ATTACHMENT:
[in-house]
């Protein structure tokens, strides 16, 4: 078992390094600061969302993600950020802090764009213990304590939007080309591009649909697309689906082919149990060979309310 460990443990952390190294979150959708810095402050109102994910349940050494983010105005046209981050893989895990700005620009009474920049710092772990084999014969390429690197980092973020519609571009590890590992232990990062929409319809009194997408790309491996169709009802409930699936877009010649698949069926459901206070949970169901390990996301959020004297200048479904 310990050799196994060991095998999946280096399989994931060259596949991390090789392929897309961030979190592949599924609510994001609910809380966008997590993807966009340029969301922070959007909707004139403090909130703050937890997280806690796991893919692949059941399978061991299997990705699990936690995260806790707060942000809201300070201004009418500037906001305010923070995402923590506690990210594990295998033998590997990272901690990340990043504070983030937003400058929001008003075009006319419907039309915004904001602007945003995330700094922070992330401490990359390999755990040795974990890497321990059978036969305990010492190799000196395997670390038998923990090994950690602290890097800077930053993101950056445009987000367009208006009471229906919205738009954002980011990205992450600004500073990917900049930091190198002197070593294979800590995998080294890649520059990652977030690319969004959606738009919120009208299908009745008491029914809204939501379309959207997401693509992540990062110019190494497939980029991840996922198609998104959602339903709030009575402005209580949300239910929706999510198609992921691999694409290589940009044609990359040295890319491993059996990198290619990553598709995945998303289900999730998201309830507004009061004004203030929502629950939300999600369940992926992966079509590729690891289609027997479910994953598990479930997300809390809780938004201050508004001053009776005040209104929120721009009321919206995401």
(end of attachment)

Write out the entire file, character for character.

[in-house]
């Protein structure tokens, strides 16, 4: 078992390094600061969302993600950020802090764009213990304590939007080309591009649909697309689906082919149990060979309310 460990443990952390190294979150959708810095402050109102994910349940050494983010105005046209981050893989895990700005620009009474920049710092772990084999014969390429690197980092973020519609571009590890590992232990990062929409319809009194997408790309491996169709009802409930699936877009010649698949069926459901206070949970169901390990996301959020004297200048479904 310990050799196994060991095998999946280096399989994931060259596949991390090789392929897309961030979190592949599924609510994001609910809380966008997590993807966009340029969301922070959007909707004139403090909130703050937890997280806690796991893919692949059941399978061991299997990705699990936690995260806790707060942000809201300070201004009418500037906001305010923070995402923590506690990210594990295998033998590997990272901690990340990043504070983030937003400058929001008003075009006319419907039309915004904001602007945003995330700094922070992330401490990359390999755990040795974990890497321990059978036969305990010492190799000196395997670390038998923990090994950690602290890097800077930053993101950056445009987000367009208006009471229906919205738009954002980011990205992450600004500073990917900049930091190198002197070593294979800590995998080294890649520059990652977030690319969004959606738009919120009208299908009745008491029914809204939501379309959207997401693509992540990062110019190494497939980029991840996922198609998104959602339903709030009575402005209580949300239910929706999510198609992921691999694409290589940009044609990359040295890319491993059996990198290619990553598709995945998303289900999730998201309830507004009061004004203030929502629950939300999600369940992926992966079509590729690891289609027997479910994953598990479930997300809390809780938004201050508004001053009776005040209104929120721009009321919206995401």